Allergic Contact Dermatitis: Poison Ivy

Rhonda Goodman, PhD, ARNP, FNP-BC; Deborah Hollimon, MS, ARNP, FNP-BC


Dermatology Nursing 

In This Article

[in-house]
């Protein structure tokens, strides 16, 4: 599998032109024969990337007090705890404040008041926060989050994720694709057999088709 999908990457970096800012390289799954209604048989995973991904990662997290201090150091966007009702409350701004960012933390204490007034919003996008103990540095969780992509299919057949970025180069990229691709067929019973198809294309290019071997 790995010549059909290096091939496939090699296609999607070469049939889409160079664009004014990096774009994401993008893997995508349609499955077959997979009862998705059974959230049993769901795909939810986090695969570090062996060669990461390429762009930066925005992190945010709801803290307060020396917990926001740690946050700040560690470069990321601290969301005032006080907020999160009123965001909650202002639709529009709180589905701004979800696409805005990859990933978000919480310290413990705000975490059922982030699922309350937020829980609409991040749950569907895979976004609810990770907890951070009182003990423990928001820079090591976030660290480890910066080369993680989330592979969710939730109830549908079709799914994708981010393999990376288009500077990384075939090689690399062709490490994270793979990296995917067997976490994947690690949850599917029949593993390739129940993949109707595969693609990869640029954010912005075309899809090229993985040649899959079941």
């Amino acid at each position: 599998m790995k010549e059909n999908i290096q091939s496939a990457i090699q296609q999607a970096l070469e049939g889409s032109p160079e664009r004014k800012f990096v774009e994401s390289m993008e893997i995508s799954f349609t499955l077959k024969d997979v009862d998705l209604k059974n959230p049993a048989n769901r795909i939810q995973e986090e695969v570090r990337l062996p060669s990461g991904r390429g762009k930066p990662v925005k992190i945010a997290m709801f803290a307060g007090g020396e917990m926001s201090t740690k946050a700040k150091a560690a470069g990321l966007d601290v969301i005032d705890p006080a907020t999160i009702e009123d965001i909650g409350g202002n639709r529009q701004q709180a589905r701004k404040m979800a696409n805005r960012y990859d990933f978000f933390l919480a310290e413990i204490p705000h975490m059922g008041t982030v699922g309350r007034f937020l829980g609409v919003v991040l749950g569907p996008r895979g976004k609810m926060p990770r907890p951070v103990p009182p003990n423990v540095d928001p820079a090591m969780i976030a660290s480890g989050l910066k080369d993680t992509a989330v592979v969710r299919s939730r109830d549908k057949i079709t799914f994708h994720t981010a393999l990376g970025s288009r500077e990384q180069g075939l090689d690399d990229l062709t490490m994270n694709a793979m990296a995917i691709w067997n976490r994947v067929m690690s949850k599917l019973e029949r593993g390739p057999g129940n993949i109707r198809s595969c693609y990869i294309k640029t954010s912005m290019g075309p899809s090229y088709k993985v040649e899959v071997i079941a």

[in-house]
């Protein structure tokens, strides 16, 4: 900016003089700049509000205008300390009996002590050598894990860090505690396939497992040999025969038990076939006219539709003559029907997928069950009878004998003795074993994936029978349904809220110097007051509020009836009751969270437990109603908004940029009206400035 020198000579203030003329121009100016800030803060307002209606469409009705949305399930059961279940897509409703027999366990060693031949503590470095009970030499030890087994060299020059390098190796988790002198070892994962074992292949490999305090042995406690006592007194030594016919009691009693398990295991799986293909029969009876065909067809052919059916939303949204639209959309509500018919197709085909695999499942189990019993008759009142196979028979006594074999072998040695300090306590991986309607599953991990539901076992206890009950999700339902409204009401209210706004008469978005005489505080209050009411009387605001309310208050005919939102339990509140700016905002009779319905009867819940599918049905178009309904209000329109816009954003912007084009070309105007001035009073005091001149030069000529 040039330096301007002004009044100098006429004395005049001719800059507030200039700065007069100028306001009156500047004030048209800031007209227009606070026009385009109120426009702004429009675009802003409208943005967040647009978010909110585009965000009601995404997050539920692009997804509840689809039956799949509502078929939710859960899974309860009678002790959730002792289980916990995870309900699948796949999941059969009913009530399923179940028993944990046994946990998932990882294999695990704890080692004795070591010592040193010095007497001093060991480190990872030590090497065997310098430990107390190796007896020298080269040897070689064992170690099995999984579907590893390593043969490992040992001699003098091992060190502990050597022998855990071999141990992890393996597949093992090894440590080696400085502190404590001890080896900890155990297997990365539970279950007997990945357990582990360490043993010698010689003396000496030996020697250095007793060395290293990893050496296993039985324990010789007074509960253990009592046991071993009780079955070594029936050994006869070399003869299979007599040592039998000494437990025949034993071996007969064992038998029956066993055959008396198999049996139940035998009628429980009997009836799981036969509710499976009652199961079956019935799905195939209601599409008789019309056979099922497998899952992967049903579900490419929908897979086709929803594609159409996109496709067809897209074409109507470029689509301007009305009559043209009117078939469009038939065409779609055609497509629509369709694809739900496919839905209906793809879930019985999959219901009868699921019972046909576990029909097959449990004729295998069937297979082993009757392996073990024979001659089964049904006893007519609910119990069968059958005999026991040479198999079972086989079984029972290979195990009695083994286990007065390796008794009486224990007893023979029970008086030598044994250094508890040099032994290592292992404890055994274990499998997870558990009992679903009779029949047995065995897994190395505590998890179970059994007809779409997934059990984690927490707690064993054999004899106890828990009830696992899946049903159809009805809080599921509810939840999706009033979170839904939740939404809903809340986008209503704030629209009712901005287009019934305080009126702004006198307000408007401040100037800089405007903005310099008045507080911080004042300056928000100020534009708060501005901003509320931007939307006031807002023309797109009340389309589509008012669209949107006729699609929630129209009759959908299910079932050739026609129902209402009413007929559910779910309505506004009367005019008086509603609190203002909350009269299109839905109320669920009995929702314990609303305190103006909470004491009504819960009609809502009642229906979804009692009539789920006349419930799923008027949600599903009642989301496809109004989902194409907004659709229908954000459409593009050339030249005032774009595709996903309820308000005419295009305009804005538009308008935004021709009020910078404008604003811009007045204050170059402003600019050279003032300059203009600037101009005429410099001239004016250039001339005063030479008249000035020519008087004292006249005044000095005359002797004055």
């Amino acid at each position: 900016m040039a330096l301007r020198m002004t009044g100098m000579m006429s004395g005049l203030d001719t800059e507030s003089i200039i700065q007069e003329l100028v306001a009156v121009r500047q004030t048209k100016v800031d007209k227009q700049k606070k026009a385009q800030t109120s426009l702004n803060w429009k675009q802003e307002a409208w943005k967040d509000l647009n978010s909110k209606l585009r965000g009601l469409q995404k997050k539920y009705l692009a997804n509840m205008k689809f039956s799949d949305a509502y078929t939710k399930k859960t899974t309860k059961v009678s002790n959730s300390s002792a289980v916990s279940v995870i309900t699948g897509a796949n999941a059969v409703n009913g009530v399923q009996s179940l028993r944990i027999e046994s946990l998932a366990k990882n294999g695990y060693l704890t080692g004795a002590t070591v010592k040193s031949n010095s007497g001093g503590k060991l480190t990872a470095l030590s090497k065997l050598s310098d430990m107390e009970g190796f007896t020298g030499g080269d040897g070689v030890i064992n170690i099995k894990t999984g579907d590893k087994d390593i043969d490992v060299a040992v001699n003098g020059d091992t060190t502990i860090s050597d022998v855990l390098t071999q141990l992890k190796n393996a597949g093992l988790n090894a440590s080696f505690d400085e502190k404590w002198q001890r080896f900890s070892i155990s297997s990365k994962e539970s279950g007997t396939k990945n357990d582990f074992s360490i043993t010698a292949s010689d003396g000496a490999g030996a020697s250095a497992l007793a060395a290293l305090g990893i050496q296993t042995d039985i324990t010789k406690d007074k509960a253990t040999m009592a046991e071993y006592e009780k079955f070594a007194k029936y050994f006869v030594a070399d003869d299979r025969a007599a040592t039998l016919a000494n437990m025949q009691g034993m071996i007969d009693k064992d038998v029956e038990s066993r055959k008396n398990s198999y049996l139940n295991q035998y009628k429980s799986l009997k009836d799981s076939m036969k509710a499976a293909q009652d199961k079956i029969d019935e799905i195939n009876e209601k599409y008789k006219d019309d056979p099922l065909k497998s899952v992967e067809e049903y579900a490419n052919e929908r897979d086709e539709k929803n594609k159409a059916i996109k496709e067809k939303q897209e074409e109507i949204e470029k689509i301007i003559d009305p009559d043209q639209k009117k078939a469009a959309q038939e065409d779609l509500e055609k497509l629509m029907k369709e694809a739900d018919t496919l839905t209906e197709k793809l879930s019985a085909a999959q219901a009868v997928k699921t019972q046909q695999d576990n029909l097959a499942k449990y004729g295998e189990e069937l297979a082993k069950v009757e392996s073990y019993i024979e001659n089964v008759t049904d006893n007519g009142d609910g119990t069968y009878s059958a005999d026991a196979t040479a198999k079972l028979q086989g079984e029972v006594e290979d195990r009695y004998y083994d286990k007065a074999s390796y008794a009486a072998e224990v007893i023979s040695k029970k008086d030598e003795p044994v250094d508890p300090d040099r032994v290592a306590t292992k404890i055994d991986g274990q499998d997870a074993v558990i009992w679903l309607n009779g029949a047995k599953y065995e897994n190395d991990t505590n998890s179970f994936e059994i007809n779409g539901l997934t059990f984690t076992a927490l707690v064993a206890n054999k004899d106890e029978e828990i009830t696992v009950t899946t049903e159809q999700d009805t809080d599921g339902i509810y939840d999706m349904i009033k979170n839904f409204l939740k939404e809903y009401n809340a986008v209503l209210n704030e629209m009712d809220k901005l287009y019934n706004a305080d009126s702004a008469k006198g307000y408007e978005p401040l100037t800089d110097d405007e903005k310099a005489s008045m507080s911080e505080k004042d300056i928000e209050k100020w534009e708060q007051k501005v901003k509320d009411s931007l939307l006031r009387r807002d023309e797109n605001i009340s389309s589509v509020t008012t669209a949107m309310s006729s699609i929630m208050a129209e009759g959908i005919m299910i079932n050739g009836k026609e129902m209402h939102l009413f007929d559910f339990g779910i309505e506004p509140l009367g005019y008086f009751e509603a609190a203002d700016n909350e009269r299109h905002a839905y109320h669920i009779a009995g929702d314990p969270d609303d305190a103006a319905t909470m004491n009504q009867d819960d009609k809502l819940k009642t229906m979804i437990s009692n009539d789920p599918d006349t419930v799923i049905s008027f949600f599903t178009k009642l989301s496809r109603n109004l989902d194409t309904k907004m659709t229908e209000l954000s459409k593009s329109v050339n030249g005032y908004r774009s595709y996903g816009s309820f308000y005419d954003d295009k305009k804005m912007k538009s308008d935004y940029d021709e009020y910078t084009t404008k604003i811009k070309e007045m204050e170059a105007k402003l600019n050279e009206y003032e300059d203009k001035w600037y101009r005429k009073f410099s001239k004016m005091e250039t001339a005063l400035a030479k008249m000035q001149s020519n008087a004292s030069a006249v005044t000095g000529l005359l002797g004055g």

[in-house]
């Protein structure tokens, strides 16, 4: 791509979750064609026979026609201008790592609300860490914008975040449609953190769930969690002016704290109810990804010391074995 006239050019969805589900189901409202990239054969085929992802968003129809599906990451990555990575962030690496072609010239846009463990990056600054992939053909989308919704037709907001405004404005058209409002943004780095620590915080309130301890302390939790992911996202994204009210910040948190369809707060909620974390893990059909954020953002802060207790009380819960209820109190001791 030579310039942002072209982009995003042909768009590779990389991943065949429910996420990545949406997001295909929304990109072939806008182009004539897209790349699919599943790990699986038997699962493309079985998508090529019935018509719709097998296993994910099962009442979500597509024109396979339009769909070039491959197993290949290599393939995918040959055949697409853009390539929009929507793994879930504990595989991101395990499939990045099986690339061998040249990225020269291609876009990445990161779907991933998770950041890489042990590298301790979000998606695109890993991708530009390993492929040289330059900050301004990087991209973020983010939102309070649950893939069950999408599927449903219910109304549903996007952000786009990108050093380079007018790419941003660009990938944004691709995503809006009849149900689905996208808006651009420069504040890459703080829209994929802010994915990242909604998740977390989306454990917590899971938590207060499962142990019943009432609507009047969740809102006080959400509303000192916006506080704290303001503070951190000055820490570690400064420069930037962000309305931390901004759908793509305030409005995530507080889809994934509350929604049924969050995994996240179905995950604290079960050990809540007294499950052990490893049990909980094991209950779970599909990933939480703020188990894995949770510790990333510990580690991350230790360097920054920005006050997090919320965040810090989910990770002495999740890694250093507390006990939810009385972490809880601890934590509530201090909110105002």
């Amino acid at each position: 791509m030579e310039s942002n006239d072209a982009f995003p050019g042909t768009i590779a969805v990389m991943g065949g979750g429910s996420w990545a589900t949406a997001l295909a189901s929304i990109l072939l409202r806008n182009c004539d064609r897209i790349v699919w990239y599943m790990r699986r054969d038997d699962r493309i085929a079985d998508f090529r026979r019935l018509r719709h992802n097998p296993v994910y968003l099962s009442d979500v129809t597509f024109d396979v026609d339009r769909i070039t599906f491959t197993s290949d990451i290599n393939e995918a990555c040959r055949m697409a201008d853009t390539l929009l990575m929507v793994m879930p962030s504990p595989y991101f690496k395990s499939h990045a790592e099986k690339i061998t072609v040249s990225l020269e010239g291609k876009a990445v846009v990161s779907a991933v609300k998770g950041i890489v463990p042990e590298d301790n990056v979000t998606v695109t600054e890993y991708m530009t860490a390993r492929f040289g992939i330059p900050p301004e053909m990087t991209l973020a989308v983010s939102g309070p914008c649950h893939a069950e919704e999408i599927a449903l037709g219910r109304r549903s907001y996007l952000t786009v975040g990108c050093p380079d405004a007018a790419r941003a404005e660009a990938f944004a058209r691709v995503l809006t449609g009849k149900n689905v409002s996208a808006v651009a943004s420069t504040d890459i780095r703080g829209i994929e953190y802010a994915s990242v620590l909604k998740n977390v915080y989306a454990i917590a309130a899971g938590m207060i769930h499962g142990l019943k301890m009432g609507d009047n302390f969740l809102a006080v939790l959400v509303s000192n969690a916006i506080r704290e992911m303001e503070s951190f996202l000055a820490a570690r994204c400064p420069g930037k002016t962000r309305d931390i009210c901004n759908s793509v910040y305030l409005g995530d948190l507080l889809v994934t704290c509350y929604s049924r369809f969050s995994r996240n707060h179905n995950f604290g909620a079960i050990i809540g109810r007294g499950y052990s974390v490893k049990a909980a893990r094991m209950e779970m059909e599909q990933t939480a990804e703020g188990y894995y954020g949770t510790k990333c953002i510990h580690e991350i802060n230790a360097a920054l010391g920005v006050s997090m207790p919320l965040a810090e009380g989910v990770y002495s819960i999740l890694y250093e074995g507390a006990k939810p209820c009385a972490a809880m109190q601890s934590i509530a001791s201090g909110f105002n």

The most common causes of ACD are the plants of the Rhus genus, poison ivy (toxicodendron radican), poison oak (toxicodendron quercifolium and toxicodendron diversilobum), and poison sumac (toxicodendron vernix), all of which are strong antigens, and require only two exposures to develop sensitization (Jackson Allen, 2006). After the first exposure, the epidermal Langerhan's cells take up the antigen, process it, and deliver it to the draining lymph nodes. T lymphocytes become sensitized to the antigen, cytokines are proliferated, enter the circulatory system, and eventually come in contact with Langerhan's cells in the skin (Graham-Brown & Bourke, 1998). The next time the sensitized person comes in contact with the antigen, inflammatory mediators are released, causing the allergic response. This type of ACD is sometimes called Rhus dermatitis and the oleoresin plant oil, or urushiol (found in leaves, stems, and roots), of the plant embeds in the skin, producing intense inflammation (Jackson Allen, 2006). This triggers an immune response, and the immune system then attacks the skin containing the urushiol. Allergic phytodermatitis occurs after sensitized individuals are exposed to plant allergens (Habif, 2004). Urushiol sensitivity has a familial characteristic and can be a predictor of childhood sensitization. This oil may be contacted directly through contact with the plant or indirectly from clothing, sports equipment, garden tools, and pets. Other allergens include nickel, latex, fragrances, cosmetics, soaps, detergents, jewelry, hair products, deodorant, clothing, cleansers, neomycin, plants, weeds, and foods, among others (Goldsmith, Lazarus, & Tharp, 1997).


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